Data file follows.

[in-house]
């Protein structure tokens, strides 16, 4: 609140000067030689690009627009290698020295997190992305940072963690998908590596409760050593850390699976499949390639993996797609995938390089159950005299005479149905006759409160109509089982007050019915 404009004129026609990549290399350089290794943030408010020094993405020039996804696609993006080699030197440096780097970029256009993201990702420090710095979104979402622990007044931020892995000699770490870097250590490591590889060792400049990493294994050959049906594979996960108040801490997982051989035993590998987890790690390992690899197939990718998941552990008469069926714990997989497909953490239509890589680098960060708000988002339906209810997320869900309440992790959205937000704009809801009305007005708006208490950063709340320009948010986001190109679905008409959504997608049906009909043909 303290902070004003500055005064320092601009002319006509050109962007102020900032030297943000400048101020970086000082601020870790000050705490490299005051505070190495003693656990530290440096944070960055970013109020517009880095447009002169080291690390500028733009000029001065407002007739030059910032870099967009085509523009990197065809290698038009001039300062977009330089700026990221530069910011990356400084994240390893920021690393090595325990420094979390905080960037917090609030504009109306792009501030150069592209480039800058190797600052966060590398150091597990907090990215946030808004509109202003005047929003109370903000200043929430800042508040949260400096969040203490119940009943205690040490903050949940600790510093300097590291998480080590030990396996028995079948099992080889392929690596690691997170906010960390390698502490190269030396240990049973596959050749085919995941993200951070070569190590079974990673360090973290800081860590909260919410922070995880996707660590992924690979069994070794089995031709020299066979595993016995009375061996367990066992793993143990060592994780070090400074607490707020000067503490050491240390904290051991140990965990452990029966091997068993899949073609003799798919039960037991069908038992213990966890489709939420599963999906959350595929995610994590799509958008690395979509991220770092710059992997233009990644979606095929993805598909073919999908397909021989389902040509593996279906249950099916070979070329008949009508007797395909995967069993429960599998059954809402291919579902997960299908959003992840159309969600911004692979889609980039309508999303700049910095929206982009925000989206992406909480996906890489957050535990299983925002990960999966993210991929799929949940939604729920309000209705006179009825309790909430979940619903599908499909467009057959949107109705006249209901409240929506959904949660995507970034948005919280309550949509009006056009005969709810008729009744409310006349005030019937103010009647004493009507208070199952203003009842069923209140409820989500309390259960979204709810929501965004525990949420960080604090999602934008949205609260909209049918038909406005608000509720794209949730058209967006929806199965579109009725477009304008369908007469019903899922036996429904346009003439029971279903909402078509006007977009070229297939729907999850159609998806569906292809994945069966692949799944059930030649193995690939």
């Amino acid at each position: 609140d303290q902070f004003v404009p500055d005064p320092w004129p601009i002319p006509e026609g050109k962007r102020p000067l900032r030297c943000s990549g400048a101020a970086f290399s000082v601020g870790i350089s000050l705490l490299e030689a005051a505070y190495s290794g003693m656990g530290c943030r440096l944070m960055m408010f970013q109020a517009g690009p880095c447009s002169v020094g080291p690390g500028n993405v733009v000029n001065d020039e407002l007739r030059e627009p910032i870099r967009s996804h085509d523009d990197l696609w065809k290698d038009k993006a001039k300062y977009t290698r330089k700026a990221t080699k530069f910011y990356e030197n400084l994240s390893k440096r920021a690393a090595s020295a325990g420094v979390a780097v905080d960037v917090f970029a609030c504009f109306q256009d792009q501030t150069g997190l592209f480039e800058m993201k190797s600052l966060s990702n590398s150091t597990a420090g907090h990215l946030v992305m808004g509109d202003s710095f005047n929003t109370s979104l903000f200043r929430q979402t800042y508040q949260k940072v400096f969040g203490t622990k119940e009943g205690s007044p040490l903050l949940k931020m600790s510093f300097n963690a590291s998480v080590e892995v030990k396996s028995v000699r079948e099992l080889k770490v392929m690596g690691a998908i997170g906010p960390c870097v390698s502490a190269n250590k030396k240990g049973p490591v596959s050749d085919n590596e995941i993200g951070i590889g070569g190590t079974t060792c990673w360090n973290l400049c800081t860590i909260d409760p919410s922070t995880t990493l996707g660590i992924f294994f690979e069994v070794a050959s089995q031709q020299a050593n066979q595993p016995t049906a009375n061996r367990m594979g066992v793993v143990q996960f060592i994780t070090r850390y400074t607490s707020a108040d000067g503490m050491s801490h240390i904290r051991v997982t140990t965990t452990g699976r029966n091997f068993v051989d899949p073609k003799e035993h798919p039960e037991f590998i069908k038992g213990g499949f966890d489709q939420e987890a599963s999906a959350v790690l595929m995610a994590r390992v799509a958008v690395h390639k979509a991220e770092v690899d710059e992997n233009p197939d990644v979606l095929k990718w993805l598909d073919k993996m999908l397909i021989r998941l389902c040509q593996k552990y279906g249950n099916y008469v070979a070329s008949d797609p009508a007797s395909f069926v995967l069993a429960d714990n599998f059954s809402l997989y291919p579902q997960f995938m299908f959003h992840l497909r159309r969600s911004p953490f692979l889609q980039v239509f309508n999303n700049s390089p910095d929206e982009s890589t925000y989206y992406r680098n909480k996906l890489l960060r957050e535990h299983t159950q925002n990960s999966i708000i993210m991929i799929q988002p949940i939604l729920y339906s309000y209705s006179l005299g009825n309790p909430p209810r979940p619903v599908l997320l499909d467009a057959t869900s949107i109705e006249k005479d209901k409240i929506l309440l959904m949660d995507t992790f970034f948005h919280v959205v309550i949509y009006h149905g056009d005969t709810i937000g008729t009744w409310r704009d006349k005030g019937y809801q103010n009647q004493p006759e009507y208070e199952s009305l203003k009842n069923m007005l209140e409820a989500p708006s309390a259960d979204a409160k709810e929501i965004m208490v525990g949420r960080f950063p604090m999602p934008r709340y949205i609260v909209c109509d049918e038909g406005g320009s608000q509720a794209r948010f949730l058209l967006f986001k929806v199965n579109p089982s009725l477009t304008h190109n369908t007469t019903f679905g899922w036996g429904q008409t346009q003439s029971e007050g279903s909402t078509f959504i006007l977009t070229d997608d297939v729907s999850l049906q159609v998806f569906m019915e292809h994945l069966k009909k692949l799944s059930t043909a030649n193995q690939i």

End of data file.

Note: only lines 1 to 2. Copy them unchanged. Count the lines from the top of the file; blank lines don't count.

[in-house]
């Protein structure tokens, strides 16, 4: 609140000067030689690009627009290698020295997190992305940072963690998908590596409760050593850390699976499949390639993996797609995938390089159950005299005479149905006759409160109509089982007050019915 404009004129026609990549290399350089290794943030408010020094993405020039996804696609993006080699030197440096780097970029256009993201990702420090710095979104979402622990007044931020892995000699770490870097250590490591590889060792400049990493294994050959049906594979996960108040801490997982051989035993590998987890790690390992690899197939990718998941552990008469069926714990997989497909953490239509890589680098960060708000988002339906209810997320869900309440992790959205937000704009809801009305007005708006208490950063709340320009948010986001190109679905008409959504997608049906009909043909 303290902070004003500055005064320092601009002319006509050109962007102020900032030297943000400048101020970086000082601020870790000050705490490299005051505070190495003693656990530290440096944070960055970013109020517009880095447009002169080291690390500028733009000029001065407002007739030059910032870099967009085509523009990197065809290698038009001039300062977009330089700026990221530069910011990356400084994240390893920021690393090595325990420094979390905080960037917090609030504009109306792009501030150069592209480039800058190797600052966060590398150091597990907090990215946030808004509109202003005047929003109370903000200043929430800042508040949260400096969040203490119940009943205690040490903050949940600790510093300097590291998480080590030990396996028995079948099992080889392929690596690691997170906010960390390698502490190269030396240990049973596959050749085919995941993200951070070569190590079974990673360090973290800081860590909260919410922070995880996707660590992924690979069994070794089995031709020299066979595993016995009375061996367990066992793993143990060592994780070090400074607490707020000067503490050491240390904290051991140990965990452990029966091997068993899949073609003799798919039960037991069908038992213990966890489709939420599963999906959350595929995610994590799509958008690395979509991220770092710059992997233009990644979606095929993805598909073919999908397909021989389902040509593996279906249950099916070979070329008949009508007797395909995967069993429960599998059954809402291919579902997960299908959003992840159309969600911004692979889609980039309508999303700049910095929206982009925000989206992406909480996906890489957050535990299983925002990960999966993210991929799929949940939604729920309000209705006179009825309790909430979940619903599908499909467009057959949107109705006249209901409240929506959904949660995507970034948005919280309550949509009006056009005969709810008729009744409310006349005030019937103010009647004493009507208070199952203003009842069923209140409820989500309390259960979204709810929501965004525990949420960080604090999602934008949205609260909209049918038909406005608000509720794209949730058209967006929806199965579109009725477009304008369908007469019903899922036996429904346009003439029971279903909402078509006007977009070229297939729907999850159609998806569906292809994945069966692949799944059930030649193995690939």